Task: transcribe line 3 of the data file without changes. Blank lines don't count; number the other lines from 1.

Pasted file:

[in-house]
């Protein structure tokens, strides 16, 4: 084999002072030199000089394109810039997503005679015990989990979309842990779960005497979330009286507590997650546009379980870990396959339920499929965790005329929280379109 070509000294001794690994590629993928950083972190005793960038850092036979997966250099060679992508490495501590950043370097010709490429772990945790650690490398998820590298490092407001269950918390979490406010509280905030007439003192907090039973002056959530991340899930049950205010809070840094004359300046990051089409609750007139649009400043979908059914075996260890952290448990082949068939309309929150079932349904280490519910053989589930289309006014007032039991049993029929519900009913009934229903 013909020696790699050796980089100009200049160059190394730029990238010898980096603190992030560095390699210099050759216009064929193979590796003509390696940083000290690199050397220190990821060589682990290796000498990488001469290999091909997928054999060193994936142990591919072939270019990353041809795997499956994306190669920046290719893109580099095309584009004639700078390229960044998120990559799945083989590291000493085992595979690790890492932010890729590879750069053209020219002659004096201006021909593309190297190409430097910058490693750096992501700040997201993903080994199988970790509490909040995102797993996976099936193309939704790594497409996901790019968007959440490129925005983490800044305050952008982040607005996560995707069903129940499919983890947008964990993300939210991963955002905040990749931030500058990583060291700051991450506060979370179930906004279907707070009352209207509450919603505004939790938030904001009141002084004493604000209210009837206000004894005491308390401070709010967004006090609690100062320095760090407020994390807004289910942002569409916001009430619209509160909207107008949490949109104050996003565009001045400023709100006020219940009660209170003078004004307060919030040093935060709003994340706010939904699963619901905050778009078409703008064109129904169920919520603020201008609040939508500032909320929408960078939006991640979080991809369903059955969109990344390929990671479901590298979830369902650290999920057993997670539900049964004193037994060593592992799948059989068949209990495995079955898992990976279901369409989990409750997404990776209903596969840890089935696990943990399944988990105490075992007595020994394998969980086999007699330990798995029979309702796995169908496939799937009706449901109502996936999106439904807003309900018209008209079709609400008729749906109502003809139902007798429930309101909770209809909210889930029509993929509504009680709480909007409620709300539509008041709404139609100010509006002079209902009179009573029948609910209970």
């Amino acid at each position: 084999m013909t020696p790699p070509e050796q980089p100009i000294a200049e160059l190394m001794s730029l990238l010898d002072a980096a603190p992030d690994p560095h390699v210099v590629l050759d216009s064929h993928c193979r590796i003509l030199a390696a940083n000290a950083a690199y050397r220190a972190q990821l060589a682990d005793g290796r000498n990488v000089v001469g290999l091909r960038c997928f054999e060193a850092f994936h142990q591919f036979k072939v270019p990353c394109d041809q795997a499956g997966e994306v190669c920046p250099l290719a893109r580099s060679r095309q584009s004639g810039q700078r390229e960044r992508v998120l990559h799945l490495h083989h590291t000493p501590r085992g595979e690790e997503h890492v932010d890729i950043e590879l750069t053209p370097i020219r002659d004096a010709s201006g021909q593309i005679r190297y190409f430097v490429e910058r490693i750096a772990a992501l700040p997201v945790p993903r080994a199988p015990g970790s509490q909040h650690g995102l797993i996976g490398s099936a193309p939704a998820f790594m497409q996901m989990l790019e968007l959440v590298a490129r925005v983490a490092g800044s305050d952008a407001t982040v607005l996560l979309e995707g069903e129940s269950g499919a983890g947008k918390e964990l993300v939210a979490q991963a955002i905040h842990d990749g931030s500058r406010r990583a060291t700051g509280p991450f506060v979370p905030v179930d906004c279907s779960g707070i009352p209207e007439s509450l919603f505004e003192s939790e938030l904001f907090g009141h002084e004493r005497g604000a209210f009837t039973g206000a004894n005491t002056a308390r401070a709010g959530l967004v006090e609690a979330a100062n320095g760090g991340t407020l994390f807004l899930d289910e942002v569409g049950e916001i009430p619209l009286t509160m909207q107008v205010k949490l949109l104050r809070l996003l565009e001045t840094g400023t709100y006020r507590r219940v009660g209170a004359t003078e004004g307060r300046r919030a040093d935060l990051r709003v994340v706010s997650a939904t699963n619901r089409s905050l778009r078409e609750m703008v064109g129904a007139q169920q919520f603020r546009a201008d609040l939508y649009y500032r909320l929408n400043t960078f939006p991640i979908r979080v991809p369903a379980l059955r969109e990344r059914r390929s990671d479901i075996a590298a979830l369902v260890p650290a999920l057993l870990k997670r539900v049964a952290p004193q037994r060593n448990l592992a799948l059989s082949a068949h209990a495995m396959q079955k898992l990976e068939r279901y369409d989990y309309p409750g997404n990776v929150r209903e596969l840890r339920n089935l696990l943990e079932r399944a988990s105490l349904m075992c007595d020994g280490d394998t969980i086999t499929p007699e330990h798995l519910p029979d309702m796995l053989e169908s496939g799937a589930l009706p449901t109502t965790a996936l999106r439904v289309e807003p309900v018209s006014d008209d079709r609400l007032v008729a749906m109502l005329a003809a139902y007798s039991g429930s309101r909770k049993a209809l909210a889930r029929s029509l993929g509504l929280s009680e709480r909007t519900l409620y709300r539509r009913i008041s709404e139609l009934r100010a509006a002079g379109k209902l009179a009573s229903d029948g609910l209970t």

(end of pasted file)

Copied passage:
């Amino acid at each position: 084999m013909t020696p790699p070509e050796q980089p100009i000294a200049e160059l190394m001794s730029l990238l010898d002072a980096a603190p992030d690994p560095h390699v210099v590629l050759d216009s064929h993928c193979r590796i003509l030199a390696a940083n000290a950083a690199y050397r220190a972190q990821l060589a682990d005793g290796r000498n990488v000089v001469g290999l091909r960038c997928f054999e060193a850092f994936h142990q591919f036979k072939v270019p990353c394109d041809q795997a499956g997966e994306v190669c920046p250099l290719a893109r580099s060679r095309q584009s004639g810039q700078r390229e960044r992508v998120l990559h799945l490495h083989h590291t000493p501590r085992g595979e690790e997503h890492v932010d890729i950043e590879l750069t053209p370097i020219r002659d004096a010709s201006g021909q593309i005679r190297y190409f430097v490429e910058r490693i750096a772990a992501l700040p997201v945790p993903r080994a199988p015990g970790s509490q909040h650690g995102l797993i996976g490398s099936a193309p939704a998820f790594m497409q996901m989990l790019e968007l959440v590298a490129r925005v983490a490092g800044s305050d952008a407001t982040v607005l996560l979309e995707g069903e129940s269950g499919a983890g947008k918390e964990l993300v939210a979490q991963a955002i905040h842990d990749g931030s500058r406010r990583a060291t700051g509280p991450f506060v979370p905030v179930d906004c279907s779960g707070i009352p209207e007439s509450l919603f505004e003192s939790e938030l904001f907090g009141h002084e004493r005497g604000a209210f009837t039973g206000a004894n005491t002056a308390r401070a709010g959530l967004v006090e609690a979330a100062n320095g760090g991340t407020l994390f807004l899930d289910e942002v569409g049950e916001i009430p619209l009286t509160m909207q107008v205010k949490l949109l104050r809070l996003l565009e001045t840094g400023t709100y006020r507590r219940v009660g209170a004359t003078e004004g307060r300046r919030a040093d935060l990051r709003v994340v706010s997650a939904t699963n619901r089409s905050l778009r078409e609750m703008v064109g129904a007139q169920q919520f603020r546009a201008d609040l939508y649009y500032r909320l929408n400043t960078f939006p991640i979908r979080v991809p369903a379980l059955r969109e990344r059914r390929s990671d479901i075996a590298a979830l369902v260890p650290a999920l057993l870990k997670r539900v049964a952290p004193q037994r060593n448990l592992a799948l059989s082949a068949h209990a495995m396959q079955k898992l990976e068939r279901y369409d989990y309309p409750g997404n990776v929150r209903e596969l840890r339920n089935l696990l943990e079932r399944a988990s105490l349904m075992c007595d020994g280490d394998t969980i086999t499929p007699e330990h798995l519910p029979d309702m796995l053989e169908s496939g799937a589930l009706p449901t109502t965790a996936l999106r439904v289309e807003p309900v018209s006014d008209d079709r609400l007032v008729a749906m109502l005329a003809a139902y007798s039991g429930s309101r909770k049993a209809l909210a889930r029929s029509l993929g509504l929280s009680e709480r909007t519900l409620y709300r539509r009913i008041s709404e139609l009934r100010a509006a002079g379109k209902l009179a009573s229903d029948g609910l209970t």